When Floyd Mayweather Jr. does anything, it makes news. The announcement he made on February 19th could have a huge impact on boxing and on the remainder of the career for “Money May.” The pound-for-pound king announced that he was leaving HBO for Showtime. Not just for one fight though. Mayweather reportedly signed a six-fight, 30-month deal with his new pay-per-view home which, given the fact that he is already 36-years-old, takes him through the end of his fighting career. This deal means a lot of things. First and foremost, the balance of power in boxing has shifted. For many years it resided with HBO but now with Mayweather, the number one draw in the sport, switching sides, so too does the power. It also reaffirms Mayweather’s standing as the number one draw in the sport. But most importantly it means that Mayweather and the sport of boxing will be promoted on the number one TV network in the world. This means boxing will get exposure that it wouldn’t have been able to get had Mayweather stayed with HBO, including during events such as March Madness and the Final Four. Jim Lampley joined The Mighty 1090 in San Diego with Scott and BR to talk about his initial thoughts when he heard Floyd Mayweather Jr. was leaving HBO, how much Mayweather has left in the tank, whether he thinks Showtime will have regrets after this deal and on the number of fights Mayweather has agreed to.
What his initial thoughts are on Floyd Mayweather Jr. leaving HBO and going to Showtime:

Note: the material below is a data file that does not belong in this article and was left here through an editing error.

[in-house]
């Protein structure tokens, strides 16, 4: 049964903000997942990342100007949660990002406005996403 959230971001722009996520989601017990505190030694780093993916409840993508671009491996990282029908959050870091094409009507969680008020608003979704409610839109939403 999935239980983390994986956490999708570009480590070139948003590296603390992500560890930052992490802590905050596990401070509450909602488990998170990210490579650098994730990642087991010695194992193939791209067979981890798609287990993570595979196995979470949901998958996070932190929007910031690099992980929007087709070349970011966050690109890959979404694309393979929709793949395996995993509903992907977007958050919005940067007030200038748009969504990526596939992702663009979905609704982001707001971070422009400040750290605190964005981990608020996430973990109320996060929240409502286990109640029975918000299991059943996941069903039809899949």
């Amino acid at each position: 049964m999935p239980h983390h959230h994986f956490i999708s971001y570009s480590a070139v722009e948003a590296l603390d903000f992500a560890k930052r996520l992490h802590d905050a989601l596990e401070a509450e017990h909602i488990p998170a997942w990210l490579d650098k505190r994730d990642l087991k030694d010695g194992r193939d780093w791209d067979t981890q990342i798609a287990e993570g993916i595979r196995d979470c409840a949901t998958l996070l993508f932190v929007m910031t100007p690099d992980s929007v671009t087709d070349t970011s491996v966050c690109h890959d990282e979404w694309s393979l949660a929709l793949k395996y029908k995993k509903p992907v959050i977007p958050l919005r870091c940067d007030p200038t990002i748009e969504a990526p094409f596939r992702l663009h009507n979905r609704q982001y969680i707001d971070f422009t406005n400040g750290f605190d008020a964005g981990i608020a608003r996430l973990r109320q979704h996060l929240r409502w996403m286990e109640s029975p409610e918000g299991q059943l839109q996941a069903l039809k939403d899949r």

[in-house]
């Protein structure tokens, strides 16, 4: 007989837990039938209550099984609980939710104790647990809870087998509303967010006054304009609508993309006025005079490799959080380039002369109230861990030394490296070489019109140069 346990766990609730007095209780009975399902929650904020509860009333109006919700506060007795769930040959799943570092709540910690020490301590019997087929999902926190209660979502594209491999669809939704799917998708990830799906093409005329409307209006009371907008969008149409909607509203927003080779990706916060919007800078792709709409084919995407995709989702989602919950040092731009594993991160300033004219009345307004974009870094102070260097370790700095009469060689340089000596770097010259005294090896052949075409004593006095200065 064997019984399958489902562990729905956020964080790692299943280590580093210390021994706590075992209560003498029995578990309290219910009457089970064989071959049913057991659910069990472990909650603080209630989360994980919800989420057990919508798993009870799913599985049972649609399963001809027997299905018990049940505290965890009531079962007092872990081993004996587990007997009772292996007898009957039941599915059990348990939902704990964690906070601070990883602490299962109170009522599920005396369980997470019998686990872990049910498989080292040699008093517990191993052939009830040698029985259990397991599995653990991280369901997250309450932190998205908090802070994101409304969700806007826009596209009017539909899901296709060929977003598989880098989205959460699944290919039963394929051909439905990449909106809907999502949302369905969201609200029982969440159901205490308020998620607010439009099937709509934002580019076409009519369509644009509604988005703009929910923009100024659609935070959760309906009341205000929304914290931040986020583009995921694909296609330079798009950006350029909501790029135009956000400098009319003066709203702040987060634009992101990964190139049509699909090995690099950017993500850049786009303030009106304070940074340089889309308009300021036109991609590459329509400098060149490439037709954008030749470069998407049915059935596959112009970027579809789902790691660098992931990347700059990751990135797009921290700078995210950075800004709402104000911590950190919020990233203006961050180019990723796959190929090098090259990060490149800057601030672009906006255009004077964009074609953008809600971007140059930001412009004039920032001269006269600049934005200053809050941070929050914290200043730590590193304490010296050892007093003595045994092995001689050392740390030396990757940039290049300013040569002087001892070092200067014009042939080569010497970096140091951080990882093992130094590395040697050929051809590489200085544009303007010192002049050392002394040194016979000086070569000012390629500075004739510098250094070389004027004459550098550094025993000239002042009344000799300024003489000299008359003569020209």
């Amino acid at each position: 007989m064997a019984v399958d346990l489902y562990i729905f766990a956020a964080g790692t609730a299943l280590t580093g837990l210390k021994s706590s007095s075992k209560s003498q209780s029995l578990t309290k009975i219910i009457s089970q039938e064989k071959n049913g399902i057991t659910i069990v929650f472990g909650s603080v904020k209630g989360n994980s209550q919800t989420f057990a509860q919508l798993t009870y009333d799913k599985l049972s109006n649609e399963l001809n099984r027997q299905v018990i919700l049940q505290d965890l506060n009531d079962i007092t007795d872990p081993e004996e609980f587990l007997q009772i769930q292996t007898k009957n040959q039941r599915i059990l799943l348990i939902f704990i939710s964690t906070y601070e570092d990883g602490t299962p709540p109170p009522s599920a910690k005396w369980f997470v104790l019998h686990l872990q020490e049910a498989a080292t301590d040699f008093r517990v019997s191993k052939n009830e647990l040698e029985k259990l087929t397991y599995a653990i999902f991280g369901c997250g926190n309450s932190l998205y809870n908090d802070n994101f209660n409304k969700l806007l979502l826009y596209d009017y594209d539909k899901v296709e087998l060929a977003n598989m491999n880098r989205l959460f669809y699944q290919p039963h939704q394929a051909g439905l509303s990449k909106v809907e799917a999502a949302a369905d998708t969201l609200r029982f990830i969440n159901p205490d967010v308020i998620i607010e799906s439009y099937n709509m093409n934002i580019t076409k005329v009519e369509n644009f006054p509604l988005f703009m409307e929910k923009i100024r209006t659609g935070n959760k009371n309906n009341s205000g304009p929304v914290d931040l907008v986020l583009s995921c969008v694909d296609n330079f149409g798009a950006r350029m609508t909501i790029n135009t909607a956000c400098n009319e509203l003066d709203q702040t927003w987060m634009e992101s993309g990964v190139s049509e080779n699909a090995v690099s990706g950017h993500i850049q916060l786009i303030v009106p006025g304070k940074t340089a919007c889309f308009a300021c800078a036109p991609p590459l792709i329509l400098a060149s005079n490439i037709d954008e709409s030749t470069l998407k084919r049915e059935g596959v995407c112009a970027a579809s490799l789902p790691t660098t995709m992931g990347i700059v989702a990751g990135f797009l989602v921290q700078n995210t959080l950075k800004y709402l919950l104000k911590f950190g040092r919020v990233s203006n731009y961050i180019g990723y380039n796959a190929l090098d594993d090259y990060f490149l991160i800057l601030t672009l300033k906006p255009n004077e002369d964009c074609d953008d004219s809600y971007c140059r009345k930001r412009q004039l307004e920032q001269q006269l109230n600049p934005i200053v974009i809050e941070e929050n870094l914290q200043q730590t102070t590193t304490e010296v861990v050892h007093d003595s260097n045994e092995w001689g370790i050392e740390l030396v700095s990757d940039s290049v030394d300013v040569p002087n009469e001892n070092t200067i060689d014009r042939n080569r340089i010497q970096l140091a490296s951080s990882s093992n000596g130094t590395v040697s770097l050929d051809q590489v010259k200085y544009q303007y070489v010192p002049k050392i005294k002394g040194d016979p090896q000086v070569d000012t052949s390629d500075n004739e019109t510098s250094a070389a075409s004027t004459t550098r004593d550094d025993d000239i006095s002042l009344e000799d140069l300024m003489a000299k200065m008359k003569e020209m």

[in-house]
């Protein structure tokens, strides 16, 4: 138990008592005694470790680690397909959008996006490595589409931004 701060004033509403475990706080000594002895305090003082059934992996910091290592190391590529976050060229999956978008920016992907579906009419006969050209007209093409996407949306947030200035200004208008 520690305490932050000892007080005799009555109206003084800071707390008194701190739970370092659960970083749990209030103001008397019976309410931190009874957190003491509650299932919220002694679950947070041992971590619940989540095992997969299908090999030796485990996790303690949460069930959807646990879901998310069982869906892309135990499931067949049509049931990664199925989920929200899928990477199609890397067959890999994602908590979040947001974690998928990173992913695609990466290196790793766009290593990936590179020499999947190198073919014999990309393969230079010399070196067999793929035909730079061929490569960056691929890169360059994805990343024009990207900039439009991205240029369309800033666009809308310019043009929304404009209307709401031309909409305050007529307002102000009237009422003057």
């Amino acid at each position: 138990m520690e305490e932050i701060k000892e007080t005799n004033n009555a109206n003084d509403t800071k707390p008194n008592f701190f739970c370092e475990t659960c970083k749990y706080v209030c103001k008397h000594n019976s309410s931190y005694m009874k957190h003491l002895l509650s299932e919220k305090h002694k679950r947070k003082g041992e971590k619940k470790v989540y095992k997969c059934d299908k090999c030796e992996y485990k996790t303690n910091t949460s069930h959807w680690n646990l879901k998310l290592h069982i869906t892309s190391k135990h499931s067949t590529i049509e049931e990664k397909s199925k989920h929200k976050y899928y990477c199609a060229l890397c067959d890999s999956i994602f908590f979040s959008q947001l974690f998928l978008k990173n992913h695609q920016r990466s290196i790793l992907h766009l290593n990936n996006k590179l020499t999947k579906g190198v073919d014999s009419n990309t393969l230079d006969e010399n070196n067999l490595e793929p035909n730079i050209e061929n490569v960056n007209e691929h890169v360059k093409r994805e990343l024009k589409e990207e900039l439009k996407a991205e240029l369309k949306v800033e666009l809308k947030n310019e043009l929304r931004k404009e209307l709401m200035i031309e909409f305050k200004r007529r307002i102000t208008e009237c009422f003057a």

“Well, it’s not a happy occasion because he is still the number one, most accomplished, pound-for-pound fighter in the sport and probably the toughest one to defeat in the ring. He has a following and that’s been proven by his pay-per-view numbers on HBO so you can make a very sound argument that he has the largest following in the sport. I don’t think that was true a couple of years ago but obviously (Manny) Pacquiao’s has been diminished over the course of the past couple of years. Floyd is within his rights in now claiming to be the number one guy. He was already the highest paid athlete in the world prior to whatever money CBS has given him. You can rest assured it’s a mammoth deal because they have a reported five fights over the course of the next 30 months. I will believe that when I see it but those are supposedly the terms of the deal. This is something that CBS/Showtime have been working on for a long, long time and in the past year they have sharpened their knives and worked even harder than ever before to try to get into this arena. It’s been no secret in the sport that over the course of the past year Showtime has done all or maybe 90 percent of their business with Golden Boy Promotions, they have catered favorably to guys who are managed by, Al Haymon, Floyd Mayweather’s manager so this approach took place on a lot of different fronts, they worked as hard as they possibly could, congratulations to the guys at Showtime and now let’s see if any of those five fights in 30 months, if in fact they take place, are competitive. Or is Floyd going to use this to continue to book flights for which we know the outcome in advance? That would be the big question to me.”